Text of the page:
You are here
DES MOINES, Iowa -- With gas discount programs that partner with grocery store chains on the rise, consumers will have increasingly more opportunities to save -- especially in Iowa, where multiple programs have launched, according to the Des Moines Register.
Hy-Vee recently launched its Fuel Saver program in partnership with Casey's General Stores. Shoppers who buy certain items at Casey's receive fuel discounts that are loaded onto their Fuel Saver cards. Drivers haven't hesitated to take advantage, with one paying for a fill-up that cost only 15 cents.
Additionally, QuikTrip teamed with grocery store chain Dahl's to offer the My Ways to Save card, which provides program members with discounts at QuikTrip and Dahl's gas stations based on the amount customers spend on groceries.
The ability to save so much on gas during a time of rising fuel prices has the potential to substantially ramp up competition.
"It's basically all about price," said Jeff Lenard, spokesman for NACS, the Association for Convenience & Fuel Retailing. "The gas price is almost another form of currency. I've had retailers say they see customers who will step over a nickel or dime in the parking lot and will drive five miles out of their way to save a nickel or dime."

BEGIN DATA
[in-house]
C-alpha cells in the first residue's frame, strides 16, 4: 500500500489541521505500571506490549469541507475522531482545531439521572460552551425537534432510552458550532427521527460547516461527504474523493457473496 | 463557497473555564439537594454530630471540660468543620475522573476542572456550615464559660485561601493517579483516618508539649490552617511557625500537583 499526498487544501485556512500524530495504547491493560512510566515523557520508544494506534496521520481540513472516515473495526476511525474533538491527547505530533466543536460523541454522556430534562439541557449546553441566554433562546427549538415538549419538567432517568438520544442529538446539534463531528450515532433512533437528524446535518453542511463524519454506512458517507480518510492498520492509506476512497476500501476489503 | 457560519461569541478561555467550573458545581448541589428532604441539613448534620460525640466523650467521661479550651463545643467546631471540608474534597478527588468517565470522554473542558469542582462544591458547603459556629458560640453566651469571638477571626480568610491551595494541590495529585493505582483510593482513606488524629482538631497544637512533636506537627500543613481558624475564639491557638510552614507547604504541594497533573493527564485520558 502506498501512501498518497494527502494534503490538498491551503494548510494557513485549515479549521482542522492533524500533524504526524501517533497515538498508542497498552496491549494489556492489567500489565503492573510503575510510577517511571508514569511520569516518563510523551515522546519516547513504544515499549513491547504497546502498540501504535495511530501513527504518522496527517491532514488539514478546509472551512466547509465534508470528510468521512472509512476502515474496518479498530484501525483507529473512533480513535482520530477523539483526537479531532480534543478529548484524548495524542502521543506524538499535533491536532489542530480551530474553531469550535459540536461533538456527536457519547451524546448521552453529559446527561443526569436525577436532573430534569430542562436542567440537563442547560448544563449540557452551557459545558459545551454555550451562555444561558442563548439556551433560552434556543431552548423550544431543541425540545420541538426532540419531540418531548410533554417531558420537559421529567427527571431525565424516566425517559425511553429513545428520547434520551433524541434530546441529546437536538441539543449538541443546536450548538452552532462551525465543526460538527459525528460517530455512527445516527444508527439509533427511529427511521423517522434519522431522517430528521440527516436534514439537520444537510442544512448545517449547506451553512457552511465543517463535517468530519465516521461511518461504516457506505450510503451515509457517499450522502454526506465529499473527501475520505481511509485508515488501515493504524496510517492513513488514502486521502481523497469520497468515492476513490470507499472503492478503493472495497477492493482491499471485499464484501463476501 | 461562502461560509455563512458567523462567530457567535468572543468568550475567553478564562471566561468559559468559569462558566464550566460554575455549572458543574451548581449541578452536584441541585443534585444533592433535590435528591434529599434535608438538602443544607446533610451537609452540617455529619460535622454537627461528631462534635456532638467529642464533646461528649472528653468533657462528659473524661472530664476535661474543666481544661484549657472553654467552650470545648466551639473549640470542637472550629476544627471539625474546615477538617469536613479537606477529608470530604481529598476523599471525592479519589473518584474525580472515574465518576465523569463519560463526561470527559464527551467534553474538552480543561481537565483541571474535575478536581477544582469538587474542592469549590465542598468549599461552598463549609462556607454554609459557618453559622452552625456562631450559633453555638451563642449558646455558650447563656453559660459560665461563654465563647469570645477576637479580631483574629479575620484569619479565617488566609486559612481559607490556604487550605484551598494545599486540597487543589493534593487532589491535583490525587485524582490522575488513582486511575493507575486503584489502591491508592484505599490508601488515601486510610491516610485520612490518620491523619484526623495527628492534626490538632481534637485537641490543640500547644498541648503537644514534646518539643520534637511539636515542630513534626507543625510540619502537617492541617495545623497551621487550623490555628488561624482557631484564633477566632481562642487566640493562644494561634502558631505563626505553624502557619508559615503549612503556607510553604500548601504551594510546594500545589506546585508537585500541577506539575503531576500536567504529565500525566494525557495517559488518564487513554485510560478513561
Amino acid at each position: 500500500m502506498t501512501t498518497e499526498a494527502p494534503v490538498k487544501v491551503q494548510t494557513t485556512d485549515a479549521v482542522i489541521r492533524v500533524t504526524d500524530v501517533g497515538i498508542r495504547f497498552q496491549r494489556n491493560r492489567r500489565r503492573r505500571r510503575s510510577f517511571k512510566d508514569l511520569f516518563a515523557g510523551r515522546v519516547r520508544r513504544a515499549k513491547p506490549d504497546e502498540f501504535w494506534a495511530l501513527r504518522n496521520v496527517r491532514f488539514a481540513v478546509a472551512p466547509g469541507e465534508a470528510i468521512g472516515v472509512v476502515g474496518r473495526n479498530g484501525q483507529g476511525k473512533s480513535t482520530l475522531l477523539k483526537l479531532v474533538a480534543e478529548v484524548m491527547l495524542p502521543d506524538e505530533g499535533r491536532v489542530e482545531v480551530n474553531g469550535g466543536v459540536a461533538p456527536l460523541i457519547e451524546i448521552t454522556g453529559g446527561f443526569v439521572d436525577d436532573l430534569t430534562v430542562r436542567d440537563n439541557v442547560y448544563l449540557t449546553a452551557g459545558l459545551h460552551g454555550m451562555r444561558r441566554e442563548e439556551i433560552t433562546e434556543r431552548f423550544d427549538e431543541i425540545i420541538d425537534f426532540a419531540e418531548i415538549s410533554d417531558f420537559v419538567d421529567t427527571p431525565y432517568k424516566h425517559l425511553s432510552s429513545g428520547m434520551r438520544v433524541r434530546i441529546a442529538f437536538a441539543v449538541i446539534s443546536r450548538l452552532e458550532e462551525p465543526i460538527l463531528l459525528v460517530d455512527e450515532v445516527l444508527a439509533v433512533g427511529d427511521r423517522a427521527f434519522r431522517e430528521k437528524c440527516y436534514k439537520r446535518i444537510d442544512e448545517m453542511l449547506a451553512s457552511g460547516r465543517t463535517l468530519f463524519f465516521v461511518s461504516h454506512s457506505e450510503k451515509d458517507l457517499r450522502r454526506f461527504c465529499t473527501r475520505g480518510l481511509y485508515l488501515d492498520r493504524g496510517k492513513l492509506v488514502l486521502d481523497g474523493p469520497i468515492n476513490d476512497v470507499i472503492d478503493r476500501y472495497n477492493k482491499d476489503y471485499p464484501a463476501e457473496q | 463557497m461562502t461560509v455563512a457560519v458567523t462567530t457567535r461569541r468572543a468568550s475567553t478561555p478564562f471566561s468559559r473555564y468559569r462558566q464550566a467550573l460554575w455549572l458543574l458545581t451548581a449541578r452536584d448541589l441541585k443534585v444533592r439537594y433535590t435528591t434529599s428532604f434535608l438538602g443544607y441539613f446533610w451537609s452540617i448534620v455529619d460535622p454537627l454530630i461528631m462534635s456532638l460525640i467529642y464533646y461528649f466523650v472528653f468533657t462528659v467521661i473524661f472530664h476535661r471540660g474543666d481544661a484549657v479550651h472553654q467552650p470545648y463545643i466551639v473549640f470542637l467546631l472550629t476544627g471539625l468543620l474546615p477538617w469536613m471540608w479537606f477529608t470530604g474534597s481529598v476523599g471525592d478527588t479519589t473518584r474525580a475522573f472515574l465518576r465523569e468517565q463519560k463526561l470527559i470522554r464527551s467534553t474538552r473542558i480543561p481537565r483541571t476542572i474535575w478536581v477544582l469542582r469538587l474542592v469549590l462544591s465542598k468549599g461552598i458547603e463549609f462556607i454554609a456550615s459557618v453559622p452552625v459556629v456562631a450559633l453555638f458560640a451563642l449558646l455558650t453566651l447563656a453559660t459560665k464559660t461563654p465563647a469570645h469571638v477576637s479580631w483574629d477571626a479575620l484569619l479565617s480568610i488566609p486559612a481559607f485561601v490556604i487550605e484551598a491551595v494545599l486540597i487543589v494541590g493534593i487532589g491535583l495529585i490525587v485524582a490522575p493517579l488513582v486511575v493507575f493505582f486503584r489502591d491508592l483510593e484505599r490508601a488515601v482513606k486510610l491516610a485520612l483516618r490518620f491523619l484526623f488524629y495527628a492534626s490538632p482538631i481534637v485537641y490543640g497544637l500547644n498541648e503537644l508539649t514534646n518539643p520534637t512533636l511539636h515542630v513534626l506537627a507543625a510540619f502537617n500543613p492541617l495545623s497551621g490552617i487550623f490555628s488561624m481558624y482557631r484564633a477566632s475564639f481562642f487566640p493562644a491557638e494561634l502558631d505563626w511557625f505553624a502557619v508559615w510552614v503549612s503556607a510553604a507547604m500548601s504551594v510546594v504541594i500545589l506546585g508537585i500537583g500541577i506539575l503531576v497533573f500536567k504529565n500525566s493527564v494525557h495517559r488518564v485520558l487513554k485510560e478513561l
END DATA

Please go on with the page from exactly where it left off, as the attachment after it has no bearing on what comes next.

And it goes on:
Most drivers choose a gas station based on price, so these partnered savings programs allow gas stations to tap into grocery store brand loyalty. Conversely, grocery stores are able to reach a wider audience that is determined to save on gas, according to the report.
"Gasoline is the most emotional commodity, in my opinion, in the world," Mike Thornbrugh, spokesman for QuikTrip, told the news outlet. "If anybody can save 5, 10, 15 cents every time they fill up, they're going to love it. It's kind of fun to watch."
The Hy-Vee/Casey's program offers discounts when customers purchase items featured in the weekly Fuel Savers ad. There are no purchase restrictions in the QuikTrip/Dahl's program, but rewards come in tiers, with customers who spend $50 to $99 on groceries earning a 4-cent discount; customers who spend $100 to $149 earning a nine-cent discount; and customers who spend more than $150 earning a 15-cent discount.
Those who sign up for a loyalty program are likely to stick with the companies that participate in it, according to Lenard. "If they've been using some program to save money, they'll stay with that program," he said. "Until somebody beats them by a penny."